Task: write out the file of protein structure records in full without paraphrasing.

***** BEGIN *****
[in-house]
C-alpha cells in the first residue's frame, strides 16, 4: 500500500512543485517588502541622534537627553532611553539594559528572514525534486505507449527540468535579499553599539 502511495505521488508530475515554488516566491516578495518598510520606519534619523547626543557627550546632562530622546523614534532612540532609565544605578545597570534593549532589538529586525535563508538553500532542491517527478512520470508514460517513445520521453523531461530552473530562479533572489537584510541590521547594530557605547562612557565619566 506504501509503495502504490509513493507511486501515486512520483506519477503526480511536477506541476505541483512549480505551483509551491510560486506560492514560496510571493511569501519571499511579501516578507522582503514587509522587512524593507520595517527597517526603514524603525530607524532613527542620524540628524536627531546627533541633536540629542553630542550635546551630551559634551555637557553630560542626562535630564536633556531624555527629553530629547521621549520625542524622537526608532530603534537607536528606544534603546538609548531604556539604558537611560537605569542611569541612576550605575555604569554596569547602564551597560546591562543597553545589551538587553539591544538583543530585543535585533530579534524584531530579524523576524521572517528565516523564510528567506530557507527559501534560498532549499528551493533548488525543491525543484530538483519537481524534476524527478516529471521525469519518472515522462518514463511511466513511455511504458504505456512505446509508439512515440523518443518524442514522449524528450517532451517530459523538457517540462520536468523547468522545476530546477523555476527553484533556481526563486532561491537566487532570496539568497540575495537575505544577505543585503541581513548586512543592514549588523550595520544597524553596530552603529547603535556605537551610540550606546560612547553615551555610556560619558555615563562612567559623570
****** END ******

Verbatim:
[in-house]
C-alpha cells in the first residue's frame, strides 16, 4: 500500500512543485517588502541622534537627553532611553539594559528572514525534486505507449527540468535579499553599539 502511495505521488508530475515554488516566491516578495518598510520606519534619523547626543557627550546632562530622546523614534532612540532609565544605578545597570534593549532589538529586525535563508538553500532542491517527478512520470508514460517513445520521453523531461530552473530562479533572489537584510541590521547594530557605547562612557565619566 506504501509503495502504490509513493507511486501515486512520483506519477503526480511536477506541476505541483512549480505551483509551491510560486506560492514560496510571493511569501519571499511579501516578507522582503514587509522587512524593507520595517527597517526603514524603525530607524532613527542620524540628524536627531546627533541633536540629542553630542550635546551630551559634551555637557553630560542626562535630564536633556531624555527629553530629547521621549520625542524622537526608532530603534537607536528606544534603546538609548531604556539604558537611560537605569542611569541612576550605575555604569554596569547602564551597560546591562543597553545589551538587553539591544538583543530585543535585533530579534524584531530579524523576524521572517528565516523564510528567506530557507527559501534560498532549499528551493533548488525543491525543484530538483519537481524534476524527478516529471521525469519518472515522462518514463511511466513511455511504458504505456512505446509508439512515440523518443518524442514522449524528450517532451517530459523538457517540462520536468523547468522545476530546477523555476527553484533556481526563486532561491537566487532570496539568497540575495537575505544577505543585503541581513548586512543592514549588523550595520544597524553596530552603529547603535556605537551610540550606546560612547553615551555610556560619558555615563562612567559623570